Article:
Yeah, I know I might as well use a micro but I was thinking in terms of there being just the right part for this task. Thanks for the sane guidance.
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jksuperstar



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PostPosted: Mon Mar 31, 2008 11:17 am    Post subject: Reply with quote  Mark this post and the followings unread

You can get really complicated ... get a PLD (programmable logic device), download the source code (hardware source code) for a UART (see opencores.org), then program the part. Doing TX like you said would be easy, but it'd also allow you to maybe receive clocks, and send a pulse back to your synth from MIDI.

Again, there's tools, learning, TIME, etc....
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BananaPlug



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PostPosted: Mon Mar 31, 2008 12:18 pm    Post subject: Reply with quote  Mark this post and the followings unread

Interesting but I think I'll use this as an excuse to get my feet wet in AVR land. My half baked idea is to get the basics working and then do coding similar to a tap clock function so that you could input a clock at whatever rate you like. In other words first tell the box how many pulses you plan to give it over the span of one quarter note and then let it figure out the correct MIDI clock timing for that.

Let's say the user wants to feed this box 16 PPQN and get standard MIDI clock out (24 PPQN) at the same tempo. Measure the time between incoming pulses, intervalOut = intervalIn * 16/24, set the interval for the send clock. So there'd be a timer for triggering the sending of the MIDI clock, and a timer counting up during each input interval and then setting the value the output clock will reload itself with. I need to read up one how they do timers and interrupts.

Feature-wise, a few more input jacks for start, stop, continue and maybe a mode where those are issued automatically based on what your input clock does. Probably use up/down buttons and 7-seg display for telling it how many PPQN you want to input. Maybe offer 8 choices (1,2,4,8,10,12,16,24) and use individual LEDs to indicate your choice. Also some way to adjust the phase of the MIDI clock. Probably use the same pair of up/down buttons.

I would also supply a pulse out so if you don't care about MIDI you could set it for 1:1 timing ratio and use it as a tap-tempo clock source.

This is not my top priority project right now and I have to learn about AVR and pick out development tools. Eventually this will get going though and if you have use for something like this post your suggestions.
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widdly



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PostPosted: Tue Apr 01, 2008 8:15 pm    Post subject: Reply with quote  Mark this post and the followings unread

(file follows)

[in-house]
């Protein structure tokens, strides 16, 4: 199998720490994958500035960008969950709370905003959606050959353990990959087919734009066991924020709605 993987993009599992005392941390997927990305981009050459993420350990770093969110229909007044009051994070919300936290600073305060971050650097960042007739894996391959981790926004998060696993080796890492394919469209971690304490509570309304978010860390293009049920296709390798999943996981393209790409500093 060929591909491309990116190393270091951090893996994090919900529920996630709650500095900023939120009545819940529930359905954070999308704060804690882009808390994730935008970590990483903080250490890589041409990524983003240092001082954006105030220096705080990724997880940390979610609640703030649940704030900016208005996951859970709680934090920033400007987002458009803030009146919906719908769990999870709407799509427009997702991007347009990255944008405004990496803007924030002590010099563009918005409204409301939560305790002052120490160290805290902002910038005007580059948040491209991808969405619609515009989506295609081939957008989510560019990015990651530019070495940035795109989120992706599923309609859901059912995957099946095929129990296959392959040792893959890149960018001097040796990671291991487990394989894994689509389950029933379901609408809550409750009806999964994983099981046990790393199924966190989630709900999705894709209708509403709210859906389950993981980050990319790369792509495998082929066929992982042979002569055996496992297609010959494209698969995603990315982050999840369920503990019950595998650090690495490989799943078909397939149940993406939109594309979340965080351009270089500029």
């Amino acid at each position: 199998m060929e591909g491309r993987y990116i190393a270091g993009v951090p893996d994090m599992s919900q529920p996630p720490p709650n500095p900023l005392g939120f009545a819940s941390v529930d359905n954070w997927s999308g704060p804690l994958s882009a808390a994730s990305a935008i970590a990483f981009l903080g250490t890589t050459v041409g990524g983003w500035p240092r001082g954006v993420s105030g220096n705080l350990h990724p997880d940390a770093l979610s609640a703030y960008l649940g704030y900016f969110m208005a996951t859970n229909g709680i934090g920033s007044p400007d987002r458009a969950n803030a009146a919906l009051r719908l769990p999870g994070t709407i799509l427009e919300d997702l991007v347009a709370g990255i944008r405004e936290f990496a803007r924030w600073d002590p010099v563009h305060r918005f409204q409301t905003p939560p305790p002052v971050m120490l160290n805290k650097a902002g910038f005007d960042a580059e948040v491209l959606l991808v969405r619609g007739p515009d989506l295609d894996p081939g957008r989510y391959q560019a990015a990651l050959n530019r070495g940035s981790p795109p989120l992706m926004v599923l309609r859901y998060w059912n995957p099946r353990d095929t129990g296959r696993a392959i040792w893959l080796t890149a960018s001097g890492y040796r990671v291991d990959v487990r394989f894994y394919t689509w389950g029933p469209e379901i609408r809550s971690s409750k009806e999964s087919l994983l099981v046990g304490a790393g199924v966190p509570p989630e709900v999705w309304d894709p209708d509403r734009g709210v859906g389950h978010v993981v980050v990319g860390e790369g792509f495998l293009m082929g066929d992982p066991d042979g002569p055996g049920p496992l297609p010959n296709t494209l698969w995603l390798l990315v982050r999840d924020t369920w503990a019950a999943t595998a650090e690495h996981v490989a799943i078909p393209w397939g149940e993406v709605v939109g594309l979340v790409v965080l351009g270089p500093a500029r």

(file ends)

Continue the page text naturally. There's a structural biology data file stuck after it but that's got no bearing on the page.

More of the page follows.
There is a project on MFOS using CMOS shift registers for receiving midi.

http://www.musicfromouterspace.com/analogsynth/midi2cv.htm

No uC's or UART's. Might give you some ideas.

Last edited by widdly on Thu Aug 05, 2010 10:16 pm; edited 1 time in total
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BananaPlug



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PostPosted: Wed Apr 02, 2008 6:14 am    Post subject: Reply with quote  Mark this post and the followings unread

Wow. That's very cool. It's also a great argument for using a $3 PIC chip instead of the 10 or 12 chips it took to do that.

I've pretty much settled on using a PIC16F628A as the basis for my MIDI clock generator and then following that up with a slightly more ambitious module that would be a programmable pulse divider with a few separate outputs and resets, and would have tap-clock capability. This and a few logic gates would make a nice rhythm source and it would easily handle big divisors that are kind of hard to produce with analog modules, especially prime numbers.

If anybody has some links to tutorials and overviews specific to the PIC16F628A please send them along (perhaps to one of existing microcontroller threads). I've got the datasheet and have some long-ago experience with programming micros but I'm a little short on practical advice and strategies for applying this chip to real-world tasks.
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Blue Hell
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PostPosted: Wed Apr 02, 2008 6:26 am    Post subject: Reply with quote  Mark this post and the followings unread

Pic 16 is a bit ugly with ROM banking, be sure to look into how that works - when your application idea still is what you've sketched before you probably won't run into it, but when things get bigger it might get a bit nasty.

Be sure to read the silicon errata sheets for the processor, all Pics have some silicon bugs.

http://forum.microchip.com/ might be useful.

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BananaPlug



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PostPosted: Wed Apr 02, 2008 6:55 am    Post subject: Reply with quote  Mark this post and the followings unread

I was guessing this little $3.00 PIC would be up to the task given that this application is all about watching and wiggling IO pins and doing a little bit of simple arithmetic. It's more hardware than software, not much data either.

Are you suggesting that I start with a heftier micro, even if it's overkill for this project, so that over the long haul I don't have to end up learning about so many different chips?

Thanks for the link.
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Blue Hell
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PostPosted: Wed Apr 02, 2008 7:07 am    Post subject: Reply with quote  Mark this post and the followings unread

No I think it will do, I was just suggesting you read up a bit on it so you'll know upfront what trouble you'll run into .. or rather what I ran into Laughing
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Blue Hell
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PostPosted: Wed Apr 02, 2008 7:09 am    Post subject: Reply with quote  Mark this post and the followings unread

A PIC 12 might even do it, but I suppose that such would cause a few headaches.
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State Machine